Serving as a construction manager is a lot like being a General in the Army going to war. There are dozens of things to juggle at any one time, from the battlefield troops you will need, what air cover is necessary, how many tanks are necessary, and how to fuel all those tanks and feed all those soldiers.
It’s the same with a construction project. Everything needs to be broken down into small, manageable tasks, then coordinated, and managed. Here are several of the top tricks to help you keep everything together.
Plan, plan, and then do more planning
The old carpentry proverb is to measure twice, cut once. In a construction project, it’s probably more like measure 10 times, cut once, but the same principle applies. Your number 1 task is to break at least a hundred tasks into small, manageable goals.
Answering the questions, Who, What When, and how. What workmen and resources do you need? When do you need them? Who will individually be responsible for completing each stage, and how will you get it all done in the most economic and orderly manner.
Solicit feedback from everyone in order to reduce costs. For example, John, a supervisor who works in plumbing, may have a personal friend who is reliable at excavating and will cut several hundred dollars off the excavating budget by doing a dry excavator hire. Collectively, the combined feedback from your work crew may save thousands of dollars on the overall construction budget.
Get a planning team together
Don’t try to do it all yourself. If you do, chances are at least one, and perhaps many critical elements of the project will fail. You need a team of as many as 10 people with experience in construction to produce the best blueprint. Nobody knows it all.
Be prepared for things to go wrong
A project manager gets paid the big bucks because no project goes perfectly. Instead of moaning or fretting over what went wrong and who was responsible, ultimately your bosses, as well as the clients, rely on you to own up as soon as possible that something went wrong, and here’s how you propose to fix it. Nobody wants bad news, but key project leaders and clients appreciate being appraised immediately, not assigning blame, and coming up with a reasonable plan to fix it.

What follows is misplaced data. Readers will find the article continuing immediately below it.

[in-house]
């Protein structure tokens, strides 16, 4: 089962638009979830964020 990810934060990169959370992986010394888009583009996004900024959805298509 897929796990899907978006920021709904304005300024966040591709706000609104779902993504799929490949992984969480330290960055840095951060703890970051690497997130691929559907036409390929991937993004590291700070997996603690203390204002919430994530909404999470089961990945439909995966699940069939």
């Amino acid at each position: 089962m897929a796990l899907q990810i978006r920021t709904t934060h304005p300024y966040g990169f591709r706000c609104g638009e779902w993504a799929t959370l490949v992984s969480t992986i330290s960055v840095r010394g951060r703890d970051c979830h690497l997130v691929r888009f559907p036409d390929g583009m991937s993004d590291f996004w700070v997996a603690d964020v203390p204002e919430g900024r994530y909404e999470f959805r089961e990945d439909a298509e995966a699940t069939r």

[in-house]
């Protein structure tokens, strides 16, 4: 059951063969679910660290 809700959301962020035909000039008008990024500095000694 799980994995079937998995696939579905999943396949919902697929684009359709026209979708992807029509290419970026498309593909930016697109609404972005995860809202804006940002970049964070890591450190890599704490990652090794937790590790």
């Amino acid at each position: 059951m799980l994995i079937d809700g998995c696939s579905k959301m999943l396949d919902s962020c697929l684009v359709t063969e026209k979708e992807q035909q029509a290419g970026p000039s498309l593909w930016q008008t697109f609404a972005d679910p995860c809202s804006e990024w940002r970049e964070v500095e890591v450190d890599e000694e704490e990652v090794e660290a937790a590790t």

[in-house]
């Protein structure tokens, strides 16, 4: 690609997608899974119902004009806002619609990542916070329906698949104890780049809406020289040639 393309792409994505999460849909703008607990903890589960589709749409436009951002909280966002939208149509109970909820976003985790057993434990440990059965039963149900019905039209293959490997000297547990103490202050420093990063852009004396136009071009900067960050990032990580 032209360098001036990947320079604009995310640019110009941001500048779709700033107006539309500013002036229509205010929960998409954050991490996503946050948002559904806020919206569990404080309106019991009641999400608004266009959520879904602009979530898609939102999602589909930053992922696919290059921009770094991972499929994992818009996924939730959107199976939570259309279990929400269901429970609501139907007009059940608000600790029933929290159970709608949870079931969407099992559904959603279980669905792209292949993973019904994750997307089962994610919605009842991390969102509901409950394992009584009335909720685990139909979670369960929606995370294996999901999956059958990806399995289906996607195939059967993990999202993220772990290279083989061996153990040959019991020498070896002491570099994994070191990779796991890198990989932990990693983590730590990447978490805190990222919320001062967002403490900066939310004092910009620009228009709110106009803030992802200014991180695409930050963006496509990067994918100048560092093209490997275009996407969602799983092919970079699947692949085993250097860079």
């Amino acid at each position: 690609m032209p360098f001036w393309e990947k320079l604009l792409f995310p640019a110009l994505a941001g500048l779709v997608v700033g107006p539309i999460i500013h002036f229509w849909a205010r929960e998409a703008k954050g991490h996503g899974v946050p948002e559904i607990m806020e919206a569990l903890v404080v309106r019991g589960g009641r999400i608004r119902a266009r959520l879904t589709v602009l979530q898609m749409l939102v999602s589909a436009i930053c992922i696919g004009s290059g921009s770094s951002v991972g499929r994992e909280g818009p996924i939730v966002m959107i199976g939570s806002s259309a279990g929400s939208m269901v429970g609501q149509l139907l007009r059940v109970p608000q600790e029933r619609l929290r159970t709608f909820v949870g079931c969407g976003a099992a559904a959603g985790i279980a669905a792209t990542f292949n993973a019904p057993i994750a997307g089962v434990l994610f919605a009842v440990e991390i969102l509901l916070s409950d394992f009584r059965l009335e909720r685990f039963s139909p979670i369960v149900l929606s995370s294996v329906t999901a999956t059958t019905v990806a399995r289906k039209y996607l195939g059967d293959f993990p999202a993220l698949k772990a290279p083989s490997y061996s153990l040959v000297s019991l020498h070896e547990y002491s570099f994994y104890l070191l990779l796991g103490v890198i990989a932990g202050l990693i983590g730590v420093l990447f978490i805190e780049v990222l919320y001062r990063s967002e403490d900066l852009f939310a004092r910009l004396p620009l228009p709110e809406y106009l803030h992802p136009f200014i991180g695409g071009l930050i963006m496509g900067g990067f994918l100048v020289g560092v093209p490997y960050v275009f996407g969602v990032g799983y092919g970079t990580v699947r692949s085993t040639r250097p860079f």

Set a completion schedule for each major task
Depending on the project, you and your team should have broken down each of the major tasks into subtasks. Each should have an estimated completion date. Once these tasks are all identified, distribute a flow chart of how the project should come together.This is your basic blueprint, which should be updated every two weeks.
You’ll naturally be in communication with your bosses and the client, but its face to face meetings with the supervising managers of each department, including subcontractors, that counts. You as the project manager and two or three of your team should be in attendance along with the major project supervisors and the supervisors of the subcontractors.
At each meeting, pull out the project completion blueprint showing everyone what you expect to be completed by a certain date, and ask each supervisor to give a brief progress report, along with any problems that may be arising.
Be sure you have the authority you need
Being selected as a project coordinator is a great responsibility, but one that sometimes demands quick decisions. Be sure your bosses know that you may need to have an unresponsive supervisor replaced if they aren’t on the same wavelength as your team, and that there is money available at your disposal to solve emergencies, such as a subcontractor of the plumbing system going broke, and you need to hire a new subcontractor stat.